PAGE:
The story follows Captain MacHugh Clare, a seasoned battlefield leader, wise to the ways of his enemy, sensitive to the safety of his soldiers, but unafraid to order them to “break on through” when they’re under heavy enemy fire. But even Mac succumbs to fear, and his faith in himself falters when he comes face to face with a North Vietnamese soldier who seems truly unafraid of death.

The encounter leaves Mac, and the reader, wrestling with questions about the nature of bravery, faith and fear. The novel draws upon the author’s own experience in Vietnam, and offers an unflinching and gritty view of raw combat.


Donald Pfarrer, author of “The Fearless Man.”

The Iraqi Expatriate Vote

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Starting today, Iraqi citizens living outside their country, from Jordan to Denmark, the UK to the U.S., are casting their ballots for a new Iraqi government.

But of more than a million eligible voters, only about a quarter of them have actually registered. Some say the low turnout of Iraqi expats is because of bad organization, requiring many to travel hundreds of miles first to register, and then to vote. And some Iraqis say they’re not voting to protest the American-led invasion and occupation of their native land.

Others hail this tenuous experiment with democracy as a chance for a new start. As one Iraqi voting in Sydney Australia said: “If you want freedom you have to fight for it. I’m voting for democracy.”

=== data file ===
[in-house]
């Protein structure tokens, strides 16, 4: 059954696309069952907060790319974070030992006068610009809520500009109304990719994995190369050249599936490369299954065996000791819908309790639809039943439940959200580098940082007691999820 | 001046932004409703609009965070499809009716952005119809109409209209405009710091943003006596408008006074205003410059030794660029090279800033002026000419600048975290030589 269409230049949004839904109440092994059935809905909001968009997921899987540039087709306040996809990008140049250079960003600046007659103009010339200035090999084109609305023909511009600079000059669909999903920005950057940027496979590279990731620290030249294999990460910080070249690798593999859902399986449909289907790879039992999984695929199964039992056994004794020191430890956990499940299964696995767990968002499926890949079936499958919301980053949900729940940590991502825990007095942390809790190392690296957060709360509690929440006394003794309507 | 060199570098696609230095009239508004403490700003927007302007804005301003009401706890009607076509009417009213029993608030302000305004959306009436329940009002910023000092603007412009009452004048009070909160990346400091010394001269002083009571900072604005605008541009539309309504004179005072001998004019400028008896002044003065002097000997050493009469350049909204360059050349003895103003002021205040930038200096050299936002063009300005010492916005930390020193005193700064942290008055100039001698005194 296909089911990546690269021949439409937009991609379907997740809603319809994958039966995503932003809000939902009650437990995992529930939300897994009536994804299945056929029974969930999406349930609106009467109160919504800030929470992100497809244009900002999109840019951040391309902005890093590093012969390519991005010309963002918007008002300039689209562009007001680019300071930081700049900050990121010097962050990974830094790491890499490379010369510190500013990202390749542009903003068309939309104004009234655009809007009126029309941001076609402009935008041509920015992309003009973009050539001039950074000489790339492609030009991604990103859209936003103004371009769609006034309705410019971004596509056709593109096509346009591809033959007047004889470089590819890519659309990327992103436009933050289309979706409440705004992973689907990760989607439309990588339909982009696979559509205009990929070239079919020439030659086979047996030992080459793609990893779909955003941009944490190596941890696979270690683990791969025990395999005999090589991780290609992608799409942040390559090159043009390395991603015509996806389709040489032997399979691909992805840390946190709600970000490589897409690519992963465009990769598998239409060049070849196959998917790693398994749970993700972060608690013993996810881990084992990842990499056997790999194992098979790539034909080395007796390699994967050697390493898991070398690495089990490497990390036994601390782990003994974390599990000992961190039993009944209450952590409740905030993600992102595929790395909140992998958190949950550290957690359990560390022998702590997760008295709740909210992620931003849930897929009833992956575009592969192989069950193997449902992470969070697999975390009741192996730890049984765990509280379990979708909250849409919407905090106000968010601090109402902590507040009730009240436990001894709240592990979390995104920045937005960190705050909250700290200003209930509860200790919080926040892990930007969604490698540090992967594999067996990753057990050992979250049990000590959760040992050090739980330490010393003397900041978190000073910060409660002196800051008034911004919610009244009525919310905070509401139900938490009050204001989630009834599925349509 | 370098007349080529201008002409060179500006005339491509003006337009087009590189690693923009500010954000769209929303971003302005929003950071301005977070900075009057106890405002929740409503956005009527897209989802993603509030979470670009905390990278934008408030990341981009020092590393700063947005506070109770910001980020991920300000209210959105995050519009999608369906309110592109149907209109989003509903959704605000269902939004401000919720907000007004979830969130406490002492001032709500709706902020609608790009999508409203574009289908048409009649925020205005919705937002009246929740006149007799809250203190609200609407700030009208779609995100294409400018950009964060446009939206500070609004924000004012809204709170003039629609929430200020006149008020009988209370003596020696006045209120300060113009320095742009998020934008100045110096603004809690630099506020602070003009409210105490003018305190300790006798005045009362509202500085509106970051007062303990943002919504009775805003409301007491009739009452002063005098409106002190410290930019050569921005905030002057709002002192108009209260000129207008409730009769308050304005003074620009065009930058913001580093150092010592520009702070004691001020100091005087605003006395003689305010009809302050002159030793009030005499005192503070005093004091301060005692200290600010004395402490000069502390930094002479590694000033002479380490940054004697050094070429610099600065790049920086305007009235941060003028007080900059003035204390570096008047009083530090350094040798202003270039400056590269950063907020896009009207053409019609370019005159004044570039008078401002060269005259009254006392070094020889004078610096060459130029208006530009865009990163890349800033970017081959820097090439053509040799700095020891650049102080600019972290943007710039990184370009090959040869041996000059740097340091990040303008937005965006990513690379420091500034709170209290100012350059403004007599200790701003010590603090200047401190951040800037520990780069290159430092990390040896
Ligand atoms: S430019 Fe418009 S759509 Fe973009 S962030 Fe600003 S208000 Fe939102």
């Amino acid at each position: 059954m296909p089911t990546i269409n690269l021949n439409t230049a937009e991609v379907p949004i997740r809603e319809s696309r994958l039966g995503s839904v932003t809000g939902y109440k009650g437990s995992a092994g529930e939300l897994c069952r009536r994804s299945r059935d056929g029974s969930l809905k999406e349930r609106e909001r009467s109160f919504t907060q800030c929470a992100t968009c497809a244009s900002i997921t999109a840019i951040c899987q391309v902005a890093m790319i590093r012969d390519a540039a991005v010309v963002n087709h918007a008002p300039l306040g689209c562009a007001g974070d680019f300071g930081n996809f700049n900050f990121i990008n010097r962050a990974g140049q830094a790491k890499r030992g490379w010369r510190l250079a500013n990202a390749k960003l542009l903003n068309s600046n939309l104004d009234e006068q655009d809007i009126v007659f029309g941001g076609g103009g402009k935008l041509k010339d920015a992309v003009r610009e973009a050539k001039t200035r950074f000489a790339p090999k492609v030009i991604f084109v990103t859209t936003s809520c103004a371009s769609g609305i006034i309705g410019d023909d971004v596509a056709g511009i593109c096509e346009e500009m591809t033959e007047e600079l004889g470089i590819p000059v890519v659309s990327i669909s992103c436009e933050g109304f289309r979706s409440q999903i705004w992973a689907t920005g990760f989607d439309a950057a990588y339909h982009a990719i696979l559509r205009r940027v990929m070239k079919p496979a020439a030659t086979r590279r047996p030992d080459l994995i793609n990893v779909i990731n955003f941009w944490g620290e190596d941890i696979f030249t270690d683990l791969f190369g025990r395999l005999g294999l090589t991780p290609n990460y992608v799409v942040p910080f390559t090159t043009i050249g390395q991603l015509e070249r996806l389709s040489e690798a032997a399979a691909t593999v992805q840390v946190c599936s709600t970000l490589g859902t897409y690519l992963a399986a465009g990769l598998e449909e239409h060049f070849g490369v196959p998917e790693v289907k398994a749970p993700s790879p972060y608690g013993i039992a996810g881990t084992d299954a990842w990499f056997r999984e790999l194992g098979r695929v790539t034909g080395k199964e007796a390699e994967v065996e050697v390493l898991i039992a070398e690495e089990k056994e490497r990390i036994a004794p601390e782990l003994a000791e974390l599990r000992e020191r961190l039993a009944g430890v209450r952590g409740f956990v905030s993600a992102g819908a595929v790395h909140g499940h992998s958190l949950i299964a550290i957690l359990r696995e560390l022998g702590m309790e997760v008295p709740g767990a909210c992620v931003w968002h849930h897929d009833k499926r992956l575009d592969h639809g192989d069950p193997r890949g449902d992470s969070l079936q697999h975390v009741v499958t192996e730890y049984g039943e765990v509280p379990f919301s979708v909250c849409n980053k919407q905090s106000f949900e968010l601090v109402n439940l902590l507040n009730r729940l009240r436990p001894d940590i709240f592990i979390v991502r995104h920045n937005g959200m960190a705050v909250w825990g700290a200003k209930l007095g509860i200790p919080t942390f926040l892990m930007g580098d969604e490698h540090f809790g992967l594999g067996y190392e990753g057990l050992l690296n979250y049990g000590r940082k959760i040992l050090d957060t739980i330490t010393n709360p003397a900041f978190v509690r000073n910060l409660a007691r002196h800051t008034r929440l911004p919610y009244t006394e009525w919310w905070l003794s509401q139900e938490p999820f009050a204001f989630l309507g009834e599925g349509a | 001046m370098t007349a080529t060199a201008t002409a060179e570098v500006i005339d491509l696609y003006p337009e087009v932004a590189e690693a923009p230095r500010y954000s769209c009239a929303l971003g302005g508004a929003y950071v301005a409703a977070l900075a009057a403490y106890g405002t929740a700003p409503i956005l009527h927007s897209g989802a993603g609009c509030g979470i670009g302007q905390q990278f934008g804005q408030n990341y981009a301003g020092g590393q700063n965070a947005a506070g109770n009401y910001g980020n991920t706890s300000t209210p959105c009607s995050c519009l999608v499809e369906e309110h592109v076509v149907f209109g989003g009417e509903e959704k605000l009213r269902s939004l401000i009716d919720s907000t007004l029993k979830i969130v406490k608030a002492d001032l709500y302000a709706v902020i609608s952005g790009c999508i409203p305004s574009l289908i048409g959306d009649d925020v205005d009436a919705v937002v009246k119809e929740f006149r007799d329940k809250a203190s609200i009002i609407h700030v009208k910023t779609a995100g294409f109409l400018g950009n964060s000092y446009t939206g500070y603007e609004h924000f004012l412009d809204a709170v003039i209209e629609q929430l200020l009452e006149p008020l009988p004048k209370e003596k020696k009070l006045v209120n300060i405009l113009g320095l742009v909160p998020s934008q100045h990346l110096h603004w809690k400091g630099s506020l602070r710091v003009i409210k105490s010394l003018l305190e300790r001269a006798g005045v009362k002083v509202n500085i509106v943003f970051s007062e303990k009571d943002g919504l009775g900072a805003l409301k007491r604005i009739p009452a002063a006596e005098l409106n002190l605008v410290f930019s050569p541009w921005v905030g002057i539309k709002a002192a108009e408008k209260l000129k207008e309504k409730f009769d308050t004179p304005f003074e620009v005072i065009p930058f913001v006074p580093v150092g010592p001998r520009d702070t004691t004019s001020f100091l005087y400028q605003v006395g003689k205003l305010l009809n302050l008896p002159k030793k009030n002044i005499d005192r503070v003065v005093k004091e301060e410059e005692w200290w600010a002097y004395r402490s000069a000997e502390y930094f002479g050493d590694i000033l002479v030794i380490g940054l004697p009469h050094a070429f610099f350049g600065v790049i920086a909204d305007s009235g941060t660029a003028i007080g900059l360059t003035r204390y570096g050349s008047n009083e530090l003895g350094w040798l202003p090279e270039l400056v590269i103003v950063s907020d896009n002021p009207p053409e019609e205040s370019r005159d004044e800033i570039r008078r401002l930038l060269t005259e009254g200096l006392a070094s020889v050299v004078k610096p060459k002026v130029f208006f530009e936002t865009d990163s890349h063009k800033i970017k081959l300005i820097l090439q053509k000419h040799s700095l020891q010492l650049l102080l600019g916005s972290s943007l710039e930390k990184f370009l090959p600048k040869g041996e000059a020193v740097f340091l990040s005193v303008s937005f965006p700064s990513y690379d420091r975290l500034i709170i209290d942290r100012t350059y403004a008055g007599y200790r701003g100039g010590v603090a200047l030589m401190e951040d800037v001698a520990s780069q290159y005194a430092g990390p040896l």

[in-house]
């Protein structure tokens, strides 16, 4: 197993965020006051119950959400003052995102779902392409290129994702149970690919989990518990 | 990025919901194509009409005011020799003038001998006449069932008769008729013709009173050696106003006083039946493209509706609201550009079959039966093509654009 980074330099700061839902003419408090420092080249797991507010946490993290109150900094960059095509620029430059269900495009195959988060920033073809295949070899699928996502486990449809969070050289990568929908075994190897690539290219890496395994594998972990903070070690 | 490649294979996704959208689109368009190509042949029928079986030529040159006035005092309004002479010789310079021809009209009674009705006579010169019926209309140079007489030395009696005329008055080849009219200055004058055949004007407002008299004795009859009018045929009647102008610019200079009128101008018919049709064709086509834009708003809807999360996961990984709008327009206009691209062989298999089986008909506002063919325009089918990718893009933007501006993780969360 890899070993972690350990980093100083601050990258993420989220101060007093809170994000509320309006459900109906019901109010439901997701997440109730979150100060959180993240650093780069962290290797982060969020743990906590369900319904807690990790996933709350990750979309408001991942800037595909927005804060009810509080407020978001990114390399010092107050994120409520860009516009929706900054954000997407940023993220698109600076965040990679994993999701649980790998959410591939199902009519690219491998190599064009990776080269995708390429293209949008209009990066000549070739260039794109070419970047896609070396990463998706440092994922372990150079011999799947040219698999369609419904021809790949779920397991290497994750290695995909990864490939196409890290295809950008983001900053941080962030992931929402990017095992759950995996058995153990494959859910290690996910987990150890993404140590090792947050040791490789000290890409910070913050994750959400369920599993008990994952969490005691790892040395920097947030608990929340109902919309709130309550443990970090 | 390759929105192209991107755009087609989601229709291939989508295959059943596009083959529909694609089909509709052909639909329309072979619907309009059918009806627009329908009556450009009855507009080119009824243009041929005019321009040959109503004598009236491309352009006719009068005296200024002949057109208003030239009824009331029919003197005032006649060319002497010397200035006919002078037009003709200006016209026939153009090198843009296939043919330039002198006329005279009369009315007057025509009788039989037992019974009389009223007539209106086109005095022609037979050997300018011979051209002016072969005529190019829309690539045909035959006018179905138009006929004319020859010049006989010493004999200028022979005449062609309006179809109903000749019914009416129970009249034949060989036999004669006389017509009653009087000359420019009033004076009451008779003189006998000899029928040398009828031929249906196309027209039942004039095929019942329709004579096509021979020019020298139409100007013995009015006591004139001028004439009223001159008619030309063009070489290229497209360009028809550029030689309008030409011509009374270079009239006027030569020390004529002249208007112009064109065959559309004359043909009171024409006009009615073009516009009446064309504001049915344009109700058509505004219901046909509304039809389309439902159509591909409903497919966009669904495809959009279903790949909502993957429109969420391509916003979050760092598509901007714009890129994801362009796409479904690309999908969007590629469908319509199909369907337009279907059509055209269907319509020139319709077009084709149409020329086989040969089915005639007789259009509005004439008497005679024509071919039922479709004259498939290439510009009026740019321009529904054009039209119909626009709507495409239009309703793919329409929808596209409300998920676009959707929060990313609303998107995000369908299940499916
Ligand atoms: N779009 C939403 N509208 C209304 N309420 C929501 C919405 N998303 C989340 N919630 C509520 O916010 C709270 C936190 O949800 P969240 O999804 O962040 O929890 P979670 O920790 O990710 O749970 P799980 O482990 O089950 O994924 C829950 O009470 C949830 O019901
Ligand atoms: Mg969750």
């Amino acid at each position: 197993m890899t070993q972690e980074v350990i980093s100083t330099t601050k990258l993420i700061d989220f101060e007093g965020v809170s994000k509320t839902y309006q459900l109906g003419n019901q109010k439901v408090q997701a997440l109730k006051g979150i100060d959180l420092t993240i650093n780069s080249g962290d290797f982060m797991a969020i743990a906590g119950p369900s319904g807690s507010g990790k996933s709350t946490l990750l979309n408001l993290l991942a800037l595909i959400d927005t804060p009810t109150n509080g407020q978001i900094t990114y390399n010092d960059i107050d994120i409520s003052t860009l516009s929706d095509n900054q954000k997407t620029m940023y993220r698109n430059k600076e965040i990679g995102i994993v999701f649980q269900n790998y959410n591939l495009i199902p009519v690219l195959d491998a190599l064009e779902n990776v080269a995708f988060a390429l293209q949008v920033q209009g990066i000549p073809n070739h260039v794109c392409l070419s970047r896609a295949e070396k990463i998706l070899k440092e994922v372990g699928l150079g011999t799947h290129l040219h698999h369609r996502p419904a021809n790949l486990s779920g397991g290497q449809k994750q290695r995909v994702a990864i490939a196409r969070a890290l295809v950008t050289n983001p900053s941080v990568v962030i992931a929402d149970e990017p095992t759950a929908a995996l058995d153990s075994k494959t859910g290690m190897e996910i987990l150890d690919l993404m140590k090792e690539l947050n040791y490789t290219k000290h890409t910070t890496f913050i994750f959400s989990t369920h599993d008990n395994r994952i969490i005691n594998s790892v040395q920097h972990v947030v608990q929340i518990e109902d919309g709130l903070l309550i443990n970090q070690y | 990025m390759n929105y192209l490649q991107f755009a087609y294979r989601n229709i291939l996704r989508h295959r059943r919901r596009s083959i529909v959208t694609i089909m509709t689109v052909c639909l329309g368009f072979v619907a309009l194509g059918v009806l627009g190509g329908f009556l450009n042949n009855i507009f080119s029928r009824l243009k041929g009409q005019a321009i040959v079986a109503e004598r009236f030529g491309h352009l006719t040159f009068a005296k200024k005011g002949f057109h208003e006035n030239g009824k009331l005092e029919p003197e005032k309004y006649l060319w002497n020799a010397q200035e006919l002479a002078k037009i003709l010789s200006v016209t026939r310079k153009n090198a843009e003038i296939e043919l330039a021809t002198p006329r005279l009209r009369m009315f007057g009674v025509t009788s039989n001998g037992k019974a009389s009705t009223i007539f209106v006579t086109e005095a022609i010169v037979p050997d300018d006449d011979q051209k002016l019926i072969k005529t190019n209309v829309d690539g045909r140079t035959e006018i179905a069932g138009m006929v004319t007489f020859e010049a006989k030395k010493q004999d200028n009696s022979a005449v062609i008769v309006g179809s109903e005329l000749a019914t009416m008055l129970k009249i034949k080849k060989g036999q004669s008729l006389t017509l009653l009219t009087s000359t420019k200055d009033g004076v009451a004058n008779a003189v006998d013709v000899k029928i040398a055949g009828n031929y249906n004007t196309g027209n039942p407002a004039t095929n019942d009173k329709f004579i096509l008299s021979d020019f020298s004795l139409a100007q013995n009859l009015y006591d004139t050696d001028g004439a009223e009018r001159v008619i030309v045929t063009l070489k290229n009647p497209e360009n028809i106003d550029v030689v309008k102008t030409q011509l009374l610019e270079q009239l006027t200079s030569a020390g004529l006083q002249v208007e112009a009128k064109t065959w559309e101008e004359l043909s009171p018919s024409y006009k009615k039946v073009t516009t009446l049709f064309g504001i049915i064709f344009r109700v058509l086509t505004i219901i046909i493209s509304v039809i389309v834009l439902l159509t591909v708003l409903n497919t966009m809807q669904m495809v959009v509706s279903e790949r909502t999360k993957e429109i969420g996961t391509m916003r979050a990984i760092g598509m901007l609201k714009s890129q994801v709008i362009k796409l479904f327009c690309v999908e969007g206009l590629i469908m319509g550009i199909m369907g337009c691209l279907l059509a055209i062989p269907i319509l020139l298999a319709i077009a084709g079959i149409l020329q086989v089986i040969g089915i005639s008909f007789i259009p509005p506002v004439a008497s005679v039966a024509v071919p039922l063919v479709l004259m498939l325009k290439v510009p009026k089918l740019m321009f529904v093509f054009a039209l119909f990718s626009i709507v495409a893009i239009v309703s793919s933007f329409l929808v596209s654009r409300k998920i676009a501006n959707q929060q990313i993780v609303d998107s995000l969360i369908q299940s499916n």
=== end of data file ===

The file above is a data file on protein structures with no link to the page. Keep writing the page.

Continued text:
Anwar Diab, Iraqi American in the US, currently owner and General Manager of eLink Associates, and CEO of Baghdad Communication Group, based in the US and Baghdad

Sabah Jawad, Iraqi living in the UK, Secretary of Iraqi Democrats Against the Occupation

Thanassis Cambanis, Boston Globe reporter based in Baghdad.

Nothing But the Truth

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Truth and Reconciliation is something a lot easier said than done in the play “Nothing but the Truth.” It’s written by one of South Africa’s top actors, John Kani. Its a story examining the emotional turbulence of South Africa in the years after apartheid — by looking in on the dynamics of one ordinary family. Kani knows a lot about the fight for liberation. His brother was shot and killed while reading poetry at a funeral. Kani himself was locked away in solitary confinement. He is today a self-described “cultural activist” but still he wonders if the nation has healed…and if he has too. For individuals, he says – truth and reconciliation is a whole other drama. John Kani’s play takes us away from the heroes and the exiles and the legends of liberation.